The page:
I have absolutely no willpower. We’re not talking about food here. In between my baking sprees and food crawls come many a salad, servings of beans, and glugs of olive oil. A true test of my ability to just say “no,” though, comes when I walk into the mecca of home cooking that is Williams-Sonoma, the outlet. It’s a place where signs advertising “50% off all All-Clad cookware” read more like love notes from a secret admirer; where walls of gadgets cry out, “I need you more than you need me;” and where porcelain wares sit empty on shelves, calling to be filled with ladles of soup, slices of cheesy potatoes, and scoops of ice cream. I mean, I almost bought a $50 tagine a couple of months ago that I really can’t afford. But it was so pretty. And hand-made and painted in Tunisia…
While I do have trouble keeping my hands off the kitchen tools, I also know well enough not to indulge in one-trick ponies. Sure, I’ll search out the perfect skillet, making sure it’s not marked on its handle with the dreaded “S,” a sign that it’s of second quality. But that skillet is American-made, will facilitate the creation of a multitude of meals and will probably do it better than any other brand on the market. But I know to stay away from that ebelskeiver pan they always put proudly on display. When the hell do I make ebelskeivers? And do I really need a corn stripper. I’m fine with my chef’s knife, thank you.
See, I’m completely rational. Except this one time when it was still 80 degrees out, but I decided I needed these cutesy Halloween stencils for cupcakes, which I like just fine, but rarely make. My feelings about the cupcake trend need a post of their own. So basically, I bought $10 plastic for a holiday that happens once a year for cupcakes that I probably wouldn’t make. That makes it a zero-trick pony?
Sometimes in life, though,
stupid impulsive decisions turn into opportunities. I had finally settled on an autumnal dessert for my father’s birthday that I planned on celebrating yesterday (until an unseasonable foot of snow and a power outage crashed the party). Layer cakes don’t intimidate me, but the cake from Baked Explorations I chose seemed to frustrate many in the blogosphere because of its Caramel Buttercream. It’s a boiled flour frosting, a style I’ve used from the authors Matt Lewis and Renato Proliafito before. I liken the finished product to an egg-less Swiss Merengue, because it is silky and buttery (3 sticks buttery) and not too sweet. I love how it spreads, swirls and pipes. But bloggers used words like “grainy”, “soupy”, and “FAIL”. Those are not words I like to hear, so I gave it a go in advance, and it came out beautifully.
I didn’t want to store it until the party, and I certainly wasn’t going to chuck it. So to stop myself from downing it with a spoon, I wanted to whip up something quick, for which I had all the ingredients on hand. I decided to go with chocolate cupcakes for Halloween. Then I got crafty. And I have to say, these babies are pretty darn cute.
After having nibbled away at plenty of pieces of chocolate cupcakes off the snack tray at Flour, I knew it would be the perfect Halloween cupcake: rich, deep, dark and moist. A half-hearted baking project turned into a very tasty treat. And the spooky chocolate-caramel combo just screams for a sprinkling of salt.
If you want to adorn future cupcakes with pointy-nosed witches, scaredy cats, owls and cutie pie pumpkins, I’m sure these stencils will be on the sale table at the Williams-Sonoma Outlet…for half the price.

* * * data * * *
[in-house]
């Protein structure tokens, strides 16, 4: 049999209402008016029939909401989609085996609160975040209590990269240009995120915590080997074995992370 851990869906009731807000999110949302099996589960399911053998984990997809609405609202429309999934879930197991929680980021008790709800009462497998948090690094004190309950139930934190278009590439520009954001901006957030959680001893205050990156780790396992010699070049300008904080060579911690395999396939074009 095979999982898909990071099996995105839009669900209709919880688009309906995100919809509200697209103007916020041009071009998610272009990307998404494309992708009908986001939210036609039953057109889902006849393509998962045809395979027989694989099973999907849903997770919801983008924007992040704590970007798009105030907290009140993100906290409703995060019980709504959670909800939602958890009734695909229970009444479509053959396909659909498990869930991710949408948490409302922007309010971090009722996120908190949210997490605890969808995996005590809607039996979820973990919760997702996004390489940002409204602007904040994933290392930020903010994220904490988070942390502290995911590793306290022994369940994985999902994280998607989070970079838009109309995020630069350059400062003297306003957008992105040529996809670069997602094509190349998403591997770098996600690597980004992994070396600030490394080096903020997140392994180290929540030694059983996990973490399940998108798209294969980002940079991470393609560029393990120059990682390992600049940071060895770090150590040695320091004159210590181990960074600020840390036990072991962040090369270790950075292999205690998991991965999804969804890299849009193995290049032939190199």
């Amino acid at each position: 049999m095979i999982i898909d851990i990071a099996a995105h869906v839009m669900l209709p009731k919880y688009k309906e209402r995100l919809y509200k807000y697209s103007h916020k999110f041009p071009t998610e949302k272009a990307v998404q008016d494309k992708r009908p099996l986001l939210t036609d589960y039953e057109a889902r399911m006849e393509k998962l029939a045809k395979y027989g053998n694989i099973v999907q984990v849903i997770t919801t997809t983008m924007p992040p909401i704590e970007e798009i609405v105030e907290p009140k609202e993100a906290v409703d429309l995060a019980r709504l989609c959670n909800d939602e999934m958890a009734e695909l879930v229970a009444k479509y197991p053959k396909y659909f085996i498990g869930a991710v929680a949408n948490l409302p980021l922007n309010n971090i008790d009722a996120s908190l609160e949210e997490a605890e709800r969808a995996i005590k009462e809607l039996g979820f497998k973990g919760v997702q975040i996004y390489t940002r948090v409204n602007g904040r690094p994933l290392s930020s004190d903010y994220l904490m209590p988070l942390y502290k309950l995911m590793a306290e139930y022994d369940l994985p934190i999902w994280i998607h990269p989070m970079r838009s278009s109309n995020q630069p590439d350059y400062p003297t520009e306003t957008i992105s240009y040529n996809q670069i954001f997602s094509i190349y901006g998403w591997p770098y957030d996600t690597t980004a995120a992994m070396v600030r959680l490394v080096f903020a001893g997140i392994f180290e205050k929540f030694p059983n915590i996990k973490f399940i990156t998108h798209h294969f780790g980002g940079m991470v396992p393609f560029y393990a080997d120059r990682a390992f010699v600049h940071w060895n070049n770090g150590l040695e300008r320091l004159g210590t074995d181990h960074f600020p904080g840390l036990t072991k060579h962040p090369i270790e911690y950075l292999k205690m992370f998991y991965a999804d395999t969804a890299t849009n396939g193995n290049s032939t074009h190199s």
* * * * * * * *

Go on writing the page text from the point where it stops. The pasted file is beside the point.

I will make that cake one day, so look out for the recipe for that sinful caramel buttercream. I got the recipe for the cupcakes from Joanne Chang’s Flour: Spectacular Recipes from Boston’s Flour Bakery + Cafe, but you can also find it here (Just don’t bake them for the written 30 minutes. Start checking at 20). Happy Halloween!
I love this idea for decorations. Cute and simple!
That frosting is amazing… and I had no problems with it either. And the Flour chocolate cupcake recipe is my favorite… I posted them today too. :) Oh, and willpower at W-S. Absolutely none. I own an ebelskiver pan and cookbook. I’ve used it twice.
Please don’t tempt me. I’m trying to talk myself out of it. But they’re so cute and pillowy looking… And thanks for recommending that cake, by the way. I’ll let you know how it turns out when I make it
These are adorable! I’ve tried to make a boiled flour frosting before and it definitely failed, so I’m glad to know it works… will have to try again soon!
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Hi, just found your blog through a search on W-S cupcake stencils…any tricks for getting it to work?! If it put it directly on the cupcake, it pulls the frosting off, and if it’s not against the icing, the image is one blur. :/
Hi Nicole. I’m sorry for the late response–I’ve had to take an unwanted break from this space. Luckily, it’s not yet Halloween! I didn’t have too much of a problem, but I anticipated the challenges of using it in advance. First, I made sure to eyeball my frosting of the cupcakes so that it mirrored the curvature of the stencil. Next, I used a very ethereal buttercream, similar in texture to that of a Swiss meringue buttercream. I very lightly placed the stencil atop the cupcakes (there were no gaps given that I frosted them according to the curve of the stencil), dusted on the topping, and then removed it straight up and quickly. Any time that it did slightly mar the surface, I gently smoothed out that area with the side of a toothpick. I didn’t try this since I didn’t have dificulty, but I wonder if you could lightly grease the bottom of the stencil to avoid any other probalems with sticking. I hope that helps. Let me know what happens!
Thanks for the reply :) Unfortunately I gave up and returned the stencils! I like to cheat and pipe frosting because it’s quick and easy! I think I was too impatient for the stencils :/